The operator also has initiatives in place to tackle mental health concerns, which can arise as a result of stress. “We’re in the process of training mental health first aiders and we provide a 24-hour helpline for staff, so that support is there if they need it. We also provide ‘Lunch and Learn’ workshops which cover all sorts of issues, including mental health awareness,” she adds.

Intrepid Travel is another company that has stress-busting incentives on offer including a running club, office massages, flexible working and travel perks. “We make it as easy as possible for staff to take a break and experience our amazing trips. We allow all staff the chance to take an Intrepid trip free of charge each year and offer a generous discount on further trips,” says Natalie Juricic, general manager for people at Intrepid. “Those who take up their free trip are given an extra five days’ annual leave. Those who aren’t able to get away can use those five days for education.”

Promoting a work-life balance is essential, adds Explore’s Fitzgerald. “Work-life balance is something any good company should take into consideration to show their employees that they care about them, rather than being used only as a recruitment tool,” she explains. “The same goes for retaining staff – if your staff feel that their work and personal lives are balanced, they’re more likely to feel satisfied in their role.”


Stress busters

Natasha Ralph, director at National Online Wellbeing Services, gives tips for employers:

  • Encourage desk breaks and tidy
desks for tidy minds, and suggest decluttering work stations and emails.
  • Provide a safe and calming space for breaks, with diffusing essential oils such as lavender and citrus scents.
  • If you haven’t got a park or nature to go into nearby, bring it into the office! Plants and pictures of nature have been proven to o er similar calming effects.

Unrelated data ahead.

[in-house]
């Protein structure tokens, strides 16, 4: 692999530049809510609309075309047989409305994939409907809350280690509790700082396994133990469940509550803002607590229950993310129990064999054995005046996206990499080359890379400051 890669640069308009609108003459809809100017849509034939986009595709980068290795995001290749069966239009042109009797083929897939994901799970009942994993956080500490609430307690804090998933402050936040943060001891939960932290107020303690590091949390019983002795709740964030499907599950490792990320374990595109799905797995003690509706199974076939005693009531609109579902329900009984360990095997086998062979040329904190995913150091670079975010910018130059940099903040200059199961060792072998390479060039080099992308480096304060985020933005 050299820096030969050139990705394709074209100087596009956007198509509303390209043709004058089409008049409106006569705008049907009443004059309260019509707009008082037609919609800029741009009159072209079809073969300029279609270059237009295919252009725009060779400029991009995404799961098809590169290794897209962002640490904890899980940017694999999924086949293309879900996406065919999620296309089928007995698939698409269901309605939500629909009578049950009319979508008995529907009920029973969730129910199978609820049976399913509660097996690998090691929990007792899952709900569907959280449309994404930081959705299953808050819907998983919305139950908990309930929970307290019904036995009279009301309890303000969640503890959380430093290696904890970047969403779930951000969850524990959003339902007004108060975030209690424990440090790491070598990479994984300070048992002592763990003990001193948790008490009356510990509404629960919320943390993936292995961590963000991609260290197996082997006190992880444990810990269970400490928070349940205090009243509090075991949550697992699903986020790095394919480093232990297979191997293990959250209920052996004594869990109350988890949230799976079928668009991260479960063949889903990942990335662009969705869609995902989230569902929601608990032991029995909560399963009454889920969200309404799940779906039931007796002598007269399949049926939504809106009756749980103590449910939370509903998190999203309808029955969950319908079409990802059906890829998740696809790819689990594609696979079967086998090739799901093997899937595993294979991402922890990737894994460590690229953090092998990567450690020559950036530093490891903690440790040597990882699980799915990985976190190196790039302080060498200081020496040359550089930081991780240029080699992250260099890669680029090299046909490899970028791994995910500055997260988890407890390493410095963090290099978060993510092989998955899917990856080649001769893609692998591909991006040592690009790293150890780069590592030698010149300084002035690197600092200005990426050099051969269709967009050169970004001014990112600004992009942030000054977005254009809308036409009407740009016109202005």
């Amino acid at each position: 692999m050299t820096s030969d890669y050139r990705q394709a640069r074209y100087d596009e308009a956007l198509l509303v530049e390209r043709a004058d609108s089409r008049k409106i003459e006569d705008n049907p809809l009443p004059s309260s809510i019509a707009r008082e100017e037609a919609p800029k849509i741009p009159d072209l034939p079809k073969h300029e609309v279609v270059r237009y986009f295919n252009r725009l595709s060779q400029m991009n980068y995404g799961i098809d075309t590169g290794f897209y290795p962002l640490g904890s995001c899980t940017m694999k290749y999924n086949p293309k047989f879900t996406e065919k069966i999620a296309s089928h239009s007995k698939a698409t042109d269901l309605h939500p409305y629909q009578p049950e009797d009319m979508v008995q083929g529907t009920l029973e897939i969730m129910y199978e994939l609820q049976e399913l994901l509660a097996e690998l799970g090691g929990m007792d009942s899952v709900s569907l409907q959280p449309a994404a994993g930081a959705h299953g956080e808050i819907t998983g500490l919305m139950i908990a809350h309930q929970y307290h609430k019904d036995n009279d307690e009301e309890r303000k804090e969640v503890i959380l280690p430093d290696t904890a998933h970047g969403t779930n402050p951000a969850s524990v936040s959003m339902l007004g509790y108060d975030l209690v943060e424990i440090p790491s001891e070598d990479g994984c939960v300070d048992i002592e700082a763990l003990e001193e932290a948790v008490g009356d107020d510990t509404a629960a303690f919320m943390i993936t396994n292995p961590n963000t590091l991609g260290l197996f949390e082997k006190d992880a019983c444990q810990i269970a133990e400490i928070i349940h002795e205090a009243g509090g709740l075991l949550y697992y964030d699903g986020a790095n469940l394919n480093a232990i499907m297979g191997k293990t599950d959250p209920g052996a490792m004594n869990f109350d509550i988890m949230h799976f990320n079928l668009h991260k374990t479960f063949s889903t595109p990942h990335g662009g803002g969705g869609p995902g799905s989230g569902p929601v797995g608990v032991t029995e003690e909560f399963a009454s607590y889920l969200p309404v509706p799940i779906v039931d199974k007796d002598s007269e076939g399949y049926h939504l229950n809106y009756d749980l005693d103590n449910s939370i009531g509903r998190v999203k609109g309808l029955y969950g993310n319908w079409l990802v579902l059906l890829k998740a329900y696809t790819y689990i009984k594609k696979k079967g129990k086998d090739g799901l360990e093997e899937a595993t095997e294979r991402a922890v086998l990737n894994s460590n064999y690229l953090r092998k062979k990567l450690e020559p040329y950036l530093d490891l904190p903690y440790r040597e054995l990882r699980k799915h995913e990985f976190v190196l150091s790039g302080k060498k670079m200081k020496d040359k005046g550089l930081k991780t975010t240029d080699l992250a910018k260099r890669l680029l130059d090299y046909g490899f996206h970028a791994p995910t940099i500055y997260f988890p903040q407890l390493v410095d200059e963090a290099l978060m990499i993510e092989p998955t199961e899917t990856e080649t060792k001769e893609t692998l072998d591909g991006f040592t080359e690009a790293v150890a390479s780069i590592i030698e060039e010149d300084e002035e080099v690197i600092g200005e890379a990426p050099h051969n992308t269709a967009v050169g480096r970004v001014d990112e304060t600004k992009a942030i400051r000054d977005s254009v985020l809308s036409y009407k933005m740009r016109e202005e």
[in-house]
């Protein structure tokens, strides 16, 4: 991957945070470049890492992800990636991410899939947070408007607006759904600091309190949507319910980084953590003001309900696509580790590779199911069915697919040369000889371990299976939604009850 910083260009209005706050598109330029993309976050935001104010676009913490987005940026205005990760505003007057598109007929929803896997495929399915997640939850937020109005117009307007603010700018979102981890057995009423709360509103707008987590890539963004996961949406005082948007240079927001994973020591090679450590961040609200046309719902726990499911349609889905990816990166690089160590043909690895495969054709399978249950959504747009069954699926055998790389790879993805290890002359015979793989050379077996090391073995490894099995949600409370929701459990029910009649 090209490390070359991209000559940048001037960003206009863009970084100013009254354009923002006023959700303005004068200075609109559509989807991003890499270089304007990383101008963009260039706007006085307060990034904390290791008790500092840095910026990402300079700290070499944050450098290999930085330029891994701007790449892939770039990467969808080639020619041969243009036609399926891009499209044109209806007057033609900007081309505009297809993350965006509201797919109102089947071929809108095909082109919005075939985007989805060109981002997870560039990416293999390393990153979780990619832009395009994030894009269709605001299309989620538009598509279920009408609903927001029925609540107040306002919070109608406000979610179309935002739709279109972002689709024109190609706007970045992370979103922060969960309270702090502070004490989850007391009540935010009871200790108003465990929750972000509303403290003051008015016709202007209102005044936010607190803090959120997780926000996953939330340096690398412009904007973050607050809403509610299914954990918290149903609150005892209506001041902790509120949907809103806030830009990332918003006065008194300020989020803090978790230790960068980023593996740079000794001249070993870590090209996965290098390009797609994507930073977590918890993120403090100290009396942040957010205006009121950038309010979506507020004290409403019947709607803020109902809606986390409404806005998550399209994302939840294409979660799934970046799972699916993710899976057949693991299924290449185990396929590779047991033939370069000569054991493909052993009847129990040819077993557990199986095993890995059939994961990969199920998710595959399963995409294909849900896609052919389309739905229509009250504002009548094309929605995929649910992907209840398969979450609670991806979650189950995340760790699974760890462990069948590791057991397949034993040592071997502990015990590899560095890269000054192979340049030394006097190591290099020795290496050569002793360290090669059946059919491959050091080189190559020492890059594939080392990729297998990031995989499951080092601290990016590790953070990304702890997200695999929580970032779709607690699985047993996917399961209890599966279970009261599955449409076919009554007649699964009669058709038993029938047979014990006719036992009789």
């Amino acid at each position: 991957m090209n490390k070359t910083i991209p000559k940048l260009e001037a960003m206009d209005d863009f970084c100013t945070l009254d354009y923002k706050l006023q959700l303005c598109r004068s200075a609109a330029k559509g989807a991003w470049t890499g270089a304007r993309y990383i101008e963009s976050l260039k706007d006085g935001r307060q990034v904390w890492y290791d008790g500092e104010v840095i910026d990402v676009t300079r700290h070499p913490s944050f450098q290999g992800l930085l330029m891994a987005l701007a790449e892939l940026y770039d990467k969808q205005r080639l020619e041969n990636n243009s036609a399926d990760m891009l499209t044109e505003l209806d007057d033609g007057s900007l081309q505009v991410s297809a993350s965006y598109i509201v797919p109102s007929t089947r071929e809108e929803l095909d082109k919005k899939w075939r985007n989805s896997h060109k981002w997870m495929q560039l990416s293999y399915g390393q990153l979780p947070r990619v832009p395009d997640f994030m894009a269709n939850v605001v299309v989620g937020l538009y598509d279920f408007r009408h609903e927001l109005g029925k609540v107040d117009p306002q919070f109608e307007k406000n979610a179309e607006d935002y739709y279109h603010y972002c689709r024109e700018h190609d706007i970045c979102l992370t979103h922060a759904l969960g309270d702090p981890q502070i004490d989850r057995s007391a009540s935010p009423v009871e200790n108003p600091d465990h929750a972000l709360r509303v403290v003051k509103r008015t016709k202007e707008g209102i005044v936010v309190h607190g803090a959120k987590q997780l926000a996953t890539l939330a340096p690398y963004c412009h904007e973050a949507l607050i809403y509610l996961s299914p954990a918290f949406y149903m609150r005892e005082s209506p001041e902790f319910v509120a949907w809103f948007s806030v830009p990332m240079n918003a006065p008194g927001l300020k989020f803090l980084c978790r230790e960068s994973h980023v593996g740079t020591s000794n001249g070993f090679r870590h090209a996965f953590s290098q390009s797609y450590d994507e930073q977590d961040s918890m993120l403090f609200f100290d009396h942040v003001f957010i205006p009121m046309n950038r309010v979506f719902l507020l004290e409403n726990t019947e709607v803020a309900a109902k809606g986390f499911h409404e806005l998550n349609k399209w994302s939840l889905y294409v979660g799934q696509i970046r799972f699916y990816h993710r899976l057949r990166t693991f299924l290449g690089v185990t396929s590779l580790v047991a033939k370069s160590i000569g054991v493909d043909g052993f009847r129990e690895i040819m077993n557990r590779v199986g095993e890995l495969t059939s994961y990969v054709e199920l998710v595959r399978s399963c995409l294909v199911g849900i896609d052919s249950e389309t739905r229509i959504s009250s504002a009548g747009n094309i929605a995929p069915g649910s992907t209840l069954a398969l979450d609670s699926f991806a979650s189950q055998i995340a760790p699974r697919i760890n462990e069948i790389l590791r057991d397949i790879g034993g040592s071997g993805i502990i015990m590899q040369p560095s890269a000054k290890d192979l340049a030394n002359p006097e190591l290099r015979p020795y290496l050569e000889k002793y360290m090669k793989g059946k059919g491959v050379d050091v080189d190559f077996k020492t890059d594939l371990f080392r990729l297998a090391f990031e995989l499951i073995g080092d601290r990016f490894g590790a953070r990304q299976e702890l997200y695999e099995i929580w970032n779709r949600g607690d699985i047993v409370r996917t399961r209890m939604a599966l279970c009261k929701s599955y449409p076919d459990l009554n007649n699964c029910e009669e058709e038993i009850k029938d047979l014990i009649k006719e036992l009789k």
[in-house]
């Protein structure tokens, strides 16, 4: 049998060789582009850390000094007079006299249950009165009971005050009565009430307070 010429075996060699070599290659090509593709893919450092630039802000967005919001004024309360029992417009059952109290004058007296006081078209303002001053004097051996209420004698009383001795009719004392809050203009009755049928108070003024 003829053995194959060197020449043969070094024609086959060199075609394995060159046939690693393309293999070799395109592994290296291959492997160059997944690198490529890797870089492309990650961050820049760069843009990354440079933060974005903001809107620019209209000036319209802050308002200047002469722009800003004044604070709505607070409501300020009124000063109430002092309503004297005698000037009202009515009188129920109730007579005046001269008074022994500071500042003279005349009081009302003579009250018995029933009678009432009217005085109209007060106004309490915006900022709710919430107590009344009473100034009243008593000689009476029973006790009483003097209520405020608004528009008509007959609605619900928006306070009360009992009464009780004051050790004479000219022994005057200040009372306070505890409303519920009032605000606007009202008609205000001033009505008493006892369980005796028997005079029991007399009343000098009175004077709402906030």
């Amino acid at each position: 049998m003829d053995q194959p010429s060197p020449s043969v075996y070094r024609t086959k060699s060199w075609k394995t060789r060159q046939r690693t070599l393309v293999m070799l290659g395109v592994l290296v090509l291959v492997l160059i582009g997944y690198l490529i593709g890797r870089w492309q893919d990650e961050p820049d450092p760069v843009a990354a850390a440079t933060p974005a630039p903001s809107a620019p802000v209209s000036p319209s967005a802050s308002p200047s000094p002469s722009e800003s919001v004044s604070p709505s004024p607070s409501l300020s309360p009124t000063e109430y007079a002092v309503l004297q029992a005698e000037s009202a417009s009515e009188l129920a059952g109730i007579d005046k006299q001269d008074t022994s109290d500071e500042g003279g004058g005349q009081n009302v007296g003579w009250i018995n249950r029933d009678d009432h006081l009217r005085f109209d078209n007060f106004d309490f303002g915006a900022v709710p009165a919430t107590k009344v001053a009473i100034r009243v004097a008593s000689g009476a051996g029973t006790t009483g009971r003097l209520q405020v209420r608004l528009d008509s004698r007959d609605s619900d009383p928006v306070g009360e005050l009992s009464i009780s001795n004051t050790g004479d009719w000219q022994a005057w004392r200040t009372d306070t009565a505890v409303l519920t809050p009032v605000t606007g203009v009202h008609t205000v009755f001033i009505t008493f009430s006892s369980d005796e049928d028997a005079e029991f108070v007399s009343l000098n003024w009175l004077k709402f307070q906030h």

• Provide water and healthy snacks in the staff room to avoid hunger and dehydration, which can improve physical and mental abilities.
  • Implement a support or review system to allow people to talk, brainstorm and problem-solve.
  • Get a coach or mentor to support, manage, reduce and prevent stress and promote a healthy work-life balance.

Psychotherapist and hypnotherapist Nick Davies gives tips for employees:

  • Focus on achieving one thing at
 a time. Multi-tasking can create confusion and lead to mistakes that could further exacerbate your stress levels.
  • Learn to express your feelings about something you feel uncomfortable about earlier and more calmly before things get on top of you.
  • Loosen your expectations of what you expect to happen at work and compromise with yourself of what you want to achieve, versus what you can achieve while remaining mentally healthy.
  • Gratitude is important. Look for all the smaller things that you appreciate within your job: the benefits, mixing with people, the location – anything, no matter how small.